Colorado anti-fracking activists are looking beyond the 2014 election to pass tight restrictions on oil and gas operations, reviving a measure that was shot down by the Colorado Supreme Court in June.
The measure, which supporters hope will be on the 2015 or 2016 ballot, would create a constitutional right to clean air and water and designate the state’s natural resources as “public trusts” to be protected from “substantial impairment, including pollution from external sources.”
It allows anyone in Colorado to sue over pollution and requires that any company or agency proposing an activity on public lands — such as drilling for oil or natural gas — prove that it won’t harm the environment before proceeding.
“If an action or policy has a suspected risk of substantially impairing public trust resources, in the absence of scientific consensus that the action or policy is harmful, the burden of proof that it is not harmful falls on those proposing to take the action,” the measure reads.
A version of the ballot measure was one of several floated earlier this year that would have greatly restricted how or where oil and gas production could occur. Colorado Democratic Rep. Jared Polis supported several measures that would have given local governments the ability to restrict such operations, including fracking, more strictly than the state.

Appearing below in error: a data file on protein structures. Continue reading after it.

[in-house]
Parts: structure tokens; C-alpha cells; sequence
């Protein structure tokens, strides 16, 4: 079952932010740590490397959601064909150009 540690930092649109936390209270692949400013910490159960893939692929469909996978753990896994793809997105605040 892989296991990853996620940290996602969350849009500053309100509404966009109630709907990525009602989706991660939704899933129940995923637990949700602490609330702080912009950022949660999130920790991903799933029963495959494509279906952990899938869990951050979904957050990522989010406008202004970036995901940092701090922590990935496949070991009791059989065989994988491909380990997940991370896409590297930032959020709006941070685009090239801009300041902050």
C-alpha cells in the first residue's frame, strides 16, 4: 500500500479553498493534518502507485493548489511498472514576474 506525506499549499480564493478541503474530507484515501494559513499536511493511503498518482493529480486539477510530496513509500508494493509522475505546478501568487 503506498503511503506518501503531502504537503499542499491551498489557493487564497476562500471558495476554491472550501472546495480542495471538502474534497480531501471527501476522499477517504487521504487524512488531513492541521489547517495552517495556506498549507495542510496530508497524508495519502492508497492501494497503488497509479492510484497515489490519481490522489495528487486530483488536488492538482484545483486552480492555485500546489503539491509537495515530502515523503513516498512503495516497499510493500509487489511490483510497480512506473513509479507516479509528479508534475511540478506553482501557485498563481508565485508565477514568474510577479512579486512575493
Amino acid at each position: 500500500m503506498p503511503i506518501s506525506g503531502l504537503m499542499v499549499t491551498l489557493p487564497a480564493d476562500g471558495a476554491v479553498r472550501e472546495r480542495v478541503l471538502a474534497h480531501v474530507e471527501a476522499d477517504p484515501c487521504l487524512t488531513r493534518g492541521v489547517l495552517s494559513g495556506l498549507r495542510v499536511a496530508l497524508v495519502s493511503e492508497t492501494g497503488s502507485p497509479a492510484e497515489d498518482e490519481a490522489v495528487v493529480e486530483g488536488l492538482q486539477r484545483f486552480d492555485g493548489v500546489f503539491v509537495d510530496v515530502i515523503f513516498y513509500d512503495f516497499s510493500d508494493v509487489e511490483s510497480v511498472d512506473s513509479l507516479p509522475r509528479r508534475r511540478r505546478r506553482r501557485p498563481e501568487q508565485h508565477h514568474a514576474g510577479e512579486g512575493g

Polis pulled the initiatives after striking a political deal with Colorado Democratic Gov. John Hickenlooper to form a task force instead, angering scores of backers who supported the measures.
The public trust initiative was scuttled for different reasons. In June, the state Supreme Court ruled that the Title Board, which reviews ballot proposals, made an error in allowing its backers to send a substitute representative to a hearing when one of the primary backers couldn’t attend.
The ruling torpedoed the measure because the Title Board wasn’t scheduled to meet again before the 2014 election, according to the Denver Business Journal.
Phil Doe and Barbara Mills-Bria backed both the previous measure and the recent one. Doe raised hackles by comparing an opponent to a proposed fracking ban in Loveland to a Nazi and calling her a “talking dog” in an article.
That so many anti-fracking measures expected to be on the ballot haven’t materialized has taken some of the wind out of expensive campaigns by environmentalists in Colorado. Tom Steyer’s NextGen Climate, the League of Conservation Voters and the Environmental Defense Fund are campaigning in Colorado to highlight climate change and support green-friendly candidates, especially incumbent Democrat Mark Udall.
But at least one political analyst thinks the environmental groups are fighting an uphill battle, despite the millions earmarked for the various campaigns.
“[T]he environment doesn’t rank highly on the list of top issues that voters care about,” Nathan Gonzales of The Rothenberg Report told the Denver Post.
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